Finally, one should bear in mind that the privilege belongs to the patient, not to the physician. That means it can be waived only by the patient. Where there has been no prior waiver, the physician may not disclose personal information or other protected facts and if he or she does so, the physician can be held liable for breach of the important confidential relationship.

E. Stewart Jones Hacker Murphy: Experienced, Caring Attorneys

Has a physician disclosed information about you to a third party that you feel is privileged? If so, the physician may be liable for damages. The attorneys at E. Stewart Jones Hacker Murphy are caring, experienced attorneys who can help you determine if you have a valid claim. We have the experience to handle your case and if it is in your interests to settle such a claim, we have the skill, resources, and tenacity to help you recover an appropriate amount of damages. We can also take your case to trial if necessary.

We are one of the most highly respected law firms in upstate New York and the Capital District. We have been representing clients for more than a hundred years; our law practice has stood the test of time. Make the right call. Call us now at (518) 274-5820 or complete our online form. The E. Stewart Jones Hacker Murphy law firm has an attorney available to assist clients 24 hours a day, seven days a week, 365 days a year – even on holidays.

Do You Need an Attorney if it is Your First DWI?

Experienced DWI Attorneys Fighting for Your Rights

Legal Representation in Upstate New York Including the Sarasota, Albany and Troy Areas

first dwi

 

There is an all too common misunderstanding about the criminal justice system in New York State when it comes to DWI charges. It’s the notion that if you have been charged with DWI and, if you have no prior alcohol-related conviction, you can proceed in court just as successfully without an attorney.

Sometimes, the misunderstanding comes from another direction. One may think that because the case is pretty much “open and shut,” that one need not spend more money. In other words, the DWI is going to cost enough; why make it worse with having to pay an attorney?

Unfortunately, Many Learn the Hard Way

Many learn the hard way. A DWI charge is a serious matter. Someone charged with such a serious offense faces not only financial issues, but he or she can even be sent to jail.

First DWI is Usually a Misdemeanor

New York is serious about its driving laws. Driving while intoxicated (DWI) is a crime, usually a misdemeanor. Even a first conviction results in most, if not all, the following:

  • Substantial fine
  • Mandatory surcharge
  • Revocation of one’s driver’s license
  • Installation of an ignition interlock device in each motor vehicle you own or operate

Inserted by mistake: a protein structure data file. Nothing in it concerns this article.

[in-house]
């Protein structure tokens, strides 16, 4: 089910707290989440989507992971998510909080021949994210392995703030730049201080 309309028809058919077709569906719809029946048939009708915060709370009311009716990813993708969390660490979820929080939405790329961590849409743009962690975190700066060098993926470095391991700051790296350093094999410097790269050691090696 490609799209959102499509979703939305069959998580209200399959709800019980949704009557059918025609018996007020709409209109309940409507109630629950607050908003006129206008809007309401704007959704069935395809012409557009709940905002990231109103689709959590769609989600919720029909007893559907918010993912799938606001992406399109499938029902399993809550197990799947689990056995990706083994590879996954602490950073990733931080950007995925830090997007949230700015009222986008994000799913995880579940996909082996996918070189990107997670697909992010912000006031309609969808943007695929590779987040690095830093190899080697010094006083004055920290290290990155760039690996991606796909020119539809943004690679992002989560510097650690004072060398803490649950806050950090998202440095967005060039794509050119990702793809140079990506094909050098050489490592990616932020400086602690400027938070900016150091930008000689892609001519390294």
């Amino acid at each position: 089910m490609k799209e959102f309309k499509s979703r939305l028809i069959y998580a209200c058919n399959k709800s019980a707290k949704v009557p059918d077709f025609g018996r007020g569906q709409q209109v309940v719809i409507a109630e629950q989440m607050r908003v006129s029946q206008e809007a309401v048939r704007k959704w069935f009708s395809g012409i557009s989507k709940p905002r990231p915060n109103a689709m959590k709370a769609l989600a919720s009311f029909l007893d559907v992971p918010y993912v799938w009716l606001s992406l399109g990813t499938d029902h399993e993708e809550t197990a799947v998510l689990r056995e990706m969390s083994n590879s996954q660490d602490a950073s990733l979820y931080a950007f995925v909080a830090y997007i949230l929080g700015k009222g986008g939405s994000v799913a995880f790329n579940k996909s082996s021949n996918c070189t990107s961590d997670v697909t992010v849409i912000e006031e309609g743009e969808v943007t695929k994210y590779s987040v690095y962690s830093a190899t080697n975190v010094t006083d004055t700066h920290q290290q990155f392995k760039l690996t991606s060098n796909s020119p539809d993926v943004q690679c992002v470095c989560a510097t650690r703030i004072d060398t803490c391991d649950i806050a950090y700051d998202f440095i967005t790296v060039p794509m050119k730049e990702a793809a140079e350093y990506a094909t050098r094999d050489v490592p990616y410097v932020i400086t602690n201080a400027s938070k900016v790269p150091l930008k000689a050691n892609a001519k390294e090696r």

• Participation in Drinking Driver Program
  • Possible jail time and probation

For someone charged with aggravated DWI, the situation is even more serious. Fines can be as high as $2,500 and jail terms can be up to one year.

First Conviction Carries With it Other Practical Limitations

While a New Yorker convicted of a DWI offense may qualify for either a conditional license or a hardship license, in either case, one’s ability to drive is severely limited. While those who live in and around Manhattan may be able to get along without a personal means of transportation, those who live in the Greater Capital Region are directly impacted by a loss of driving privileges.

A convicted DWI offender – even following a first offense – also faces an unpleasant surprise when the auto insurance bill arrives. The premium costs for auto insurance can be gravity-defying. A DWI: It’s the offense that keeps on punishing the offender, long after the court date.

DWI Law is Complex

Being charged with a DWI offense in New York is a serious matter, even if it is a first offense. The fines are high and the other penalties are real. One cannot ignore the fact that a judge has the power to send a convicted DWI offender, even for a first offense, to jail. If you have been charged with a DUI or DWI offense, you owe it to yourself to retain the best legal team available. The attorneys at E. Stewart Jones Hacker Murphy have the judgment and experience to negotiate the best possible plea and to negotiate for a conditional or hardship license, if you qualify.

We are one of the most highly respected law firms in upstate New York and the Greater Capital Region We have been representing clients for more than a hundred years; our law practice has stood the test of time. Make the right call. Call us now at (518) 274-5820 or complete our online form. The E. Stewart Jones Hacker Murphy law firm has an attorney available to assist clients 24 hours a day, seven days a week, 365 days a year – even on holidays.